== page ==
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I always use InputForm to check the result object,such as Dataset or Graphics or other objects.But if you are in the result of InputForm,you cannot use the Front-End function of balance the bracket. Note this gif

enter image description here

When I double click the input line, I will select all content just in this bracket.But when I'm in result of InputForm,I will select all line. Of course I can copy the output of InputForm as another new input,but which will make the notebook more mess.

Any method can make the output of InputForm support the function of balance the bracket?

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    $\begingroup$ Use expr //InputForm //SequenceForm $\endgroup$ – Carl Woll Jul 2 '17 at 23:50
  • $\begingroup$ @CarlWoll Fun,that is a workaround deserved to be accepted..Thanks very very much... $\endgroup$ – yode Jul 2 '17 at 23:57
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    $\begingroup$ I tend to use output // InputForm // List. Although it adds an extra pair of enclosing braces, I find it a small price to pay to use those features you desire. $\endgroup$ – MarcoB Jul 3 '17 at 3:42
  • $\begingroup$ @MarcoB Yes,I'd like to use your solution.Thanks.Of course,output // InputForm // f is enogh for me. $\endgroup$ – yode Jul 3 '17 at 3:53
  • $\begingroup$ Strongly related: (a/55545). $\endgroup$ – Alexey Popkov Jul 4 '17 at 14:14
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Per my comment, I like using expr //InputForm //SequenceForm, but another similar possibility is to use a custom head with a custom MakeBoxes rule. For instance, let's call the custom form myInputForm. Then, we can define:

myInputForm /: MakeBoxes[myInputForm[expr_], StandardForm] := MakeBoxes[InputForm[expr]]

We also need to add myInputForm to $OutputForms:

Unprotect[$OutputForms];

AppendTo[$OutputForms, myInputForm];

Protect[$OutputForms];

Now, myInputForm gets stripped before being stored in Out. For instance:

Interpolation[{1,2,3,4}]
% //myInputForm
% //Head

InterpolatingFunction[{{1, 4}}, <>]

InterpolatingFunction[{{1, 4}}, { 5, 3, 0, {4}, {4}, 0, 0, 0, 0, Automatic, {}, {}, False}, {{1, 2, 3, 4}}, {{ 1}, {2}, {3}, {4}}, {Automatic}]

InterpolatingFunction

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If you have Version 11 you can use the function PrettyForm instead of processing InputForm output to get the desired result:

Needs["GeneralUtilities`"]

Interpolation[{1, 2, 3, 4}] // PrettyForm

enter image description here

ListLinePlot[Range[5]^2] // PrettyForm

Mathematica graphics

For earlier versions you can also wrap InputForm with DisplayForm:

ListLinePlot[Range[5]^2] // InputForm // DisplayForm

Mathematica graphics

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  • $\begingroup$ Well,I learn a ton of *Form today.Thanks. :) $\endgroup$ – yode Jul 3 '17 at 12:17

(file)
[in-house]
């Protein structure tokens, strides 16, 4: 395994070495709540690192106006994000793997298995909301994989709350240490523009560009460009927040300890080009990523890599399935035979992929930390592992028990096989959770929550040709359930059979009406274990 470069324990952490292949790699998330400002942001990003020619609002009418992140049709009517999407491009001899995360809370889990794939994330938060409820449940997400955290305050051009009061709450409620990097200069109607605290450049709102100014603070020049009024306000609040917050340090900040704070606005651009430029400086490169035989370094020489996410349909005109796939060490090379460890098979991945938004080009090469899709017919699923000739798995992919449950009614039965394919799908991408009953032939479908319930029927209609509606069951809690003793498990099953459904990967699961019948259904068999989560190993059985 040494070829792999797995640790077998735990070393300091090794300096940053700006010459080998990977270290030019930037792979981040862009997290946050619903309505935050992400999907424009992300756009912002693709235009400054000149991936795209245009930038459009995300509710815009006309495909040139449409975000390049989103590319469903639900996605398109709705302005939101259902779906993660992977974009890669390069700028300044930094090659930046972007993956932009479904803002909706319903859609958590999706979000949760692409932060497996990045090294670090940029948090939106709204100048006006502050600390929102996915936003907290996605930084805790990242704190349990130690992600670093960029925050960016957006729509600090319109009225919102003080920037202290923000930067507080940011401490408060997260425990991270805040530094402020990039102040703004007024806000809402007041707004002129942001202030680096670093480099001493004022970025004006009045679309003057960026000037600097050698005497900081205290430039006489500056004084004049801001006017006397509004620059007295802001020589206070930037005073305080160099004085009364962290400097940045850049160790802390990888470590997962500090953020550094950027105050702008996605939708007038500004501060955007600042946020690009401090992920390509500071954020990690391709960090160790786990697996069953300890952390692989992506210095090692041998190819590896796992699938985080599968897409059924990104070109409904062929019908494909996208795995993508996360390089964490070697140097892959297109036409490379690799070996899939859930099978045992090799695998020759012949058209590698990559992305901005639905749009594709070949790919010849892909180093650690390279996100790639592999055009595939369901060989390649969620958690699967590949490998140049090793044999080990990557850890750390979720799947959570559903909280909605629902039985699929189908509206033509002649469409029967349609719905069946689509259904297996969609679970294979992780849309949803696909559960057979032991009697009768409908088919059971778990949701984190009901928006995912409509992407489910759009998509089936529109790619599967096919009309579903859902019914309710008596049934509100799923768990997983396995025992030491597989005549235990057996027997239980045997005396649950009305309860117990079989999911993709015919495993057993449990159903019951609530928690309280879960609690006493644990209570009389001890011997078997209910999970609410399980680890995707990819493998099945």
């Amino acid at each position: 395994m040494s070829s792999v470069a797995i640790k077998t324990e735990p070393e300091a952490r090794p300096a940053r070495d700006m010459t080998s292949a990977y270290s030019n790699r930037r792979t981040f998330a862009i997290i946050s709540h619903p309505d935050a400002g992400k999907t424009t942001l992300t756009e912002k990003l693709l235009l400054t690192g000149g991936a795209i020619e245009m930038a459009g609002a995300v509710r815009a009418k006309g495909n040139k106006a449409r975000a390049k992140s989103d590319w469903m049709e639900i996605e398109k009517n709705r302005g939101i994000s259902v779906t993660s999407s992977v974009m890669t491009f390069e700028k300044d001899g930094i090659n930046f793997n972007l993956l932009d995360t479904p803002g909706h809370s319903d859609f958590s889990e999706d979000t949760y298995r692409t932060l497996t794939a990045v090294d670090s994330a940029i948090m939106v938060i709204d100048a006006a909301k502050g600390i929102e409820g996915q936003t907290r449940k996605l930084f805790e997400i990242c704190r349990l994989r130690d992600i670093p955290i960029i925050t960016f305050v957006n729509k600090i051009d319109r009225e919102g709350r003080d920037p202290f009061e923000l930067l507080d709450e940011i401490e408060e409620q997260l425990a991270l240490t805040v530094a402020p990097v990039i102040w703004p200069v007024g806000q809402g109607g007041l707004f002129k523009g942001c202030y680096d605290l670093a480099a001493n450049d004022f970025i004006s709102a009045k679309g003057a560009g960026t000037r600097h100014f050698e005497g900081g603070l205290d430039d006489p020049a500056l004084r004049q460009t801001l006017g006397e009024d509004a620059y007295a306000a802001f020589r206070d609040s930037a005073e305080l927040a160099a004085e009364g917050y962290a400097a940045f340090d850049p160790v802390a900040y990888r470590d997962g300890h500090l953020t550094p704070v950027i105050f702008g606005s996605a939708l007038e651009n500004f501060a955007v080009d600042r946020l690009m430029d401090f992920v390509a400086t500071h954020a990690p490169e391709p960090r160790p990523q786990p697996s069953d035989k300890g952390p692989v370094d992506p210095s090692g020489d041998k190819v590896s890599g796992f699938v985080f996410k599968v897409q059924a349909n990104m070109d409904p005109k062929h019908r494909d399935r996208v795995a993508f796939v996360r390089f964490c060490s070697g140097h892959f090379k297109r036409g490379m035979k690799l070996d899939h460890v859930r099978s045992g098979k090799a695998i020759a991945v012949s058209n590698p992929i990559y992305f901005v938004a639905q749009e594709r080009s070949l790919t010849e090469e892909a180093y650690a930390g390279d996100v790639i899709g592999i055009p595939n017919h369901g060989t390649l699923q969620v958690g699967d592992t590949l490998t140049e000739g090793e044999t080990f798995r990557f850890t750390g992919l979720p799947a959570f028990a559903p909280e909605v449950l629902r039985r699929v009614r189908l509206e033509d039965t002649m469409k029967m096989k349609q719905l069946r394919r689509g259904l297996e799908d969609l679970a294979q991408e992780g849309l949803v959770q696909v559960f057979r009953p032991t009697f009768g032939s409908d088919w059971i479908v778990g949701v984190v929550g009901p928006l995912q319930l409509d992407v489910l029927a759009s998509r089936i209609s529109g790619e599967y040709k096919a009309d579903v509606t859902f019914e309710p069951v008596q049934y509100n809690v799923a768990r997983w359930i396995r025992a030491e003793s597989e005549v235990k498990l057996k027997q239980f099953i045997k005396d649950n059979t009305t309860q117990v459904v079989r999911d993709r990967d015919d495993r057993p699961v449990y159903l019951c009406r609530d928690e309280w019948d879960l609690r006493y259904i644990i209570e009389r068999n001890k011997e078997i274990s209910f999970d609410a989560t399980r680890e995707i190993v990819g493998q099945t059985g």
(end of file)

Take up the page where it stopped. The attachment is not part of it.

• $\begingroup$ @yode, does PrettyForm work in your desktop version? if not i I will delete that part. $\endgroup$ – kglr Jul 3 '17 at 12:20
  • $\begingroup$ @kglr it does, nice find. $\endgroup$ – Kuba Jul 3 '17 at 12:26
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Carl's tip seems to be the best quick solution.

Very often I find syntax/style highlighting very useful too so I use:

CellPrint[ExpressionCell[InputForm@#, "Input"]] &

to get everything what Input cells offer:

Plot[x, {x, 0, 1}, PlotPoints -> 10, MaxRecursion -> 1
] // CellPrint[ExpressionCell[InputForm@#, "Input"]] &

enter image description here

related:

How to see a code preview (in Experimental`Explore[] or related GUI)

How to use an ExpressionCell to display e.g. an Input cell inside a generated output?

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    $\begingroup$ I'm not a huge fan of this because of the combination of CellPrint and the "Input" style. This creates Input cells which have GeneratedCell->True and CellAutoOverwrite->True (this is documented behavior of CellPrint). If you start using these cells for real, then you may have unpleasant side effects...like your Input cells disappearing when you evaluate inputs above them. If you really want Input cells, I'd recommend a NotebookWrite based solution. The equivalent formulation would be NotebookWrite[EvaluationNotebook[], Cell[BoxData[ToString[#, InputForm]], "Input"]] &. $\endgroup$ – John Fultz Jul 9 '17 at 5:19
  • $\begingroup$ @JohnFultz valid points but wasn't the problem for me so far as I used it only for preview or manual gutting. $\endgroup$ – Kuba Jul 10 '17 at 10:54
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    $\begingroup$ Many (many, many) years ago, we made a big mistake and had cells written by NotebookWrite have GeneratedCell->True. It caused a whole class of mysterious-to-our-users bugs where cells would just seem to "randomly" disappear after evaluation and data was getting lost. It took quite a long time after we fixed NotebookWrite to stop seeing user reports like this. So, hopefully, you'll understand my sensitivity about the subject. $\endgroup$ – John Fultz Jul 31 '17 at 17:52

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